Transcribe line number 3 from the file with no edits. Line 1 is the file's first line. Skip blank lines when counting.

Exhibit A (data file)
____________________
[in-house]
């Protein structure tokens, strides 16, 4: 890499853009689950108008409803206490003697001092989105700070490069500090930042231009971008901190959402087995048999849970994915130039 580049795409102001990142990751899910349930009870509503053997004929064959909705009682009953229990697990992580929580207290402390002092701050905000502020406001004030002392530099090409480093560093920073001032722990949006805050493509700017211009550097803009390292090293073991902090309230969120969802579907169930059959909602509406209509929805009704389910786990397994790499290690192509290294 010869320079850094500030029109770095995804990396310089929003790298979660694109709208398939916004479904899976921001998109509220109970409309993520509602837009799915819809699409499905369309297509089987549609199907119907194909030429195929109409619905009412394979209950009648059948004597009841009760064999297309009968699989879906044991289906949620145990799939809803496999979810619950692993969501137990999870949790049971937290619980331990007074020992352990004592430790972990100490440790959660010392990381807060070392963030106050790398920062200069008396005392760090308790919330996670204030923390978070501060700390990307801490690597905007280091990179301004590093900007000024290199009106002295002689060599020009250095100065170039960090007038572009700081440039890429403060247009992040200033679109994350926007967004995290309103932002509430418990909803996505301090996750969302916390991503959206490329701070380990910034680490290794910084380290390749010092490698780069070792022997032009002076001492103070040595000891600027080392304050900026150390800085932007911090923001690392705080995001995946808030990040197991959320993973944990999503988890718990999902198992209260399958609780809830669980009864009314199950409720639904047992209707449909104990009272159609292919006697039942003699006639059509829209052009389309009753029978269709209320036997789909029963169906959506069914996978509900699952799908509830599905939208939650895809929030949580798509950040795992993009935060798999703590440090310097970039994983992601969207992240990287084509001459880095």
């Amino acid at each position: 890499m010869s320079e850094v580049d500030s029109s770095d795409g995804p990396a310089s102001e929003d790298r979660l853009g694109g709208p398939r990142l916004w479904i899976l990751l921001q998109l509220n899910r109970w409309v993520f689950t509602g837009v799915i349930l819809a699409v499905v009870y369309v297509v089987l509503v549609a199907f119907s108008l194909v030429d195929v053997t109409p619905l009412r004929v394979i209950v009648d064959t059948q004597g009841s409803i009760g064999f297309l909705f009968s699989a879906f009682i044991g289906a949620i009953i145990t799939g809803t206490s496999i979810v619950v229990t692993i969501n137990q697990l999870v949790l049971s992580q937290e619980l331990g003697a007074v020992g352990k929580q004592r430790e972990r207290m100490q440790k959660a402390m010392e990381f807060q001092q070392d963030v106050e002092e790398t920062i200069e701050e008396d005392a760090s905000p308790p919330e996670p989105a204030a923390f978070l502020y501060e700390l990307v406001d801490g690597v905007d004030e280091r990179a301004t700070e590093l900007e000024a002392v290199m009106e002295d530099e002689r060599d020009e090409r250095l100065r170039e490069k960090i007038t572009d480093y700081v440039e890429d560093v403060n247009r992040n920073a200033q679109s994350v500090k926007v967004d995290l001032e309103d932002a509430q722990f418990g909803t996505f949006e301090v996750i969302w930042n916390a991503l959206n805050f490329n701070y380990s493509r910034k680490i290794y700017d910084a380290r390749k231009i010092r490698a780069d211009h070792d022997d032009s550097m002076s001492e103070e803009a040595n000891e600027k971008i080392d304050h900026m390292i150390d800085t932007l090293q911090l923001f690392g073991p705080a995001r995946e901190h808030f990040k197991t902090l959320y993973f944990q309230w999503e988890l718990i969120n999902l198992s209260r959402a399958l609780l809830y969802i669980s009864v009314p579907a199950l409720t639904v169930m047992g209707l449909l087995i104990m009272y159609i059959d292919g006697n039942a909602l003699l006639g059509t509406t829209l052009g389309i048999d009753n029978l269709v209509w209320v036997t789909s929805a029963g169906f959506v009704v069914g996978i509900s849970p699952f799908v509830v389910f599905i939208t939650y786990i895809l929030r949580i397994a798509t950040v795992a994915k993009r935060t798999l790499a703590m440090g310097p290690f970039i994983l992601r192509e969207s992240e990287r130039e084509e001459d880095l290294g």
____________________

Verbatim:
């Amino acid at each position: 890499m010869s320079e850094v580049d500030s029109s770095d795409g995804p990396a310089s102001e929003d790298r979660l853009g694109g709208p398939r990142l916004w479904i899976l990751l921001q998109l509220n899910r109970w409309v993520f689950t509602g837009v799915i349930l819809a699409v499905v009870y369309v297509v089987l509503v549609a199907f119907s108008l194909v030429d195929v053997t109409p619905l009412r004929v394979i209950v009648d064959t059948q004597g009841s409803i009760g064999f297309l909705f009968s699989a879906f009682i044991g289906a949620i009953i145990t799939g809803t206490s496999i979810v619950v229990t692993i969501n137990q697990l999870v949790l049971s992580q937290e619980l331990g003697a007074v020992g352990k929580q004592r430790e972990r207290m100490q440790k959660a402390m010392e990381f807060q001092q070392d963030v106050e002092e790398t920062i200069e701050e008396d005392a760090s905000p308790p919330e996670p989105a204030a923390f978070l502020y501060e700390l990307v406001d801490g690597v905007d004030e280091r990179a301004t700070e590093l900007e000024a002392v290199m009106e002295d530099e002689r060599d020009e090409r250095l100065r170039e490069k960090i007038t572009d480093y700081v440039e890429d560093v403060n247009r992040n920073a200033q679109s994350v500090k926007v967004d995290l001032e309103d932002a509430q722990f418990g909803t996505f949006e301090v996750i969302w930042n916390a991503l959206n805050f490329n701070y380990s493509r910034k680490i290794y700017d910084a380290r390749k231009i010092r490698a780069d211009h070792d022997d032009s550097m002076s001492e103070e803009a040595n000891e600027k971008i080392d304050h900026m390292i150390d800085t932007l090293q911090l923001f690392g073991p705080a995001r995946e901190h808030f990040k197991t902090l959320y993973f944990q309230w999503e988890l718990i969120n999902l198992s209260r959402a399958l609780l809830y969802i669980s009864v009314p579907a199950l409720t639904v169930m047992g209707l449909l087995i104990m009272y159609i059959d292919g006697n039942a909602l003699l006639g059509t509406t829209l052009g389309i048999d009753n029978l269709v209509w209320v036997t789909s929805a029963g169906f959506v009704v069914g996978i509900s849970p699952f799908v509830v389910f599905i939208t939650y786990i895809l929030r949580i397994a798509t950040v795992a994915k993009r935060t798999l790499a703590m440090g310097p290690f970039i994983l992601r192509e969207s992240e990287r130039e084509e001459d880095l290294g």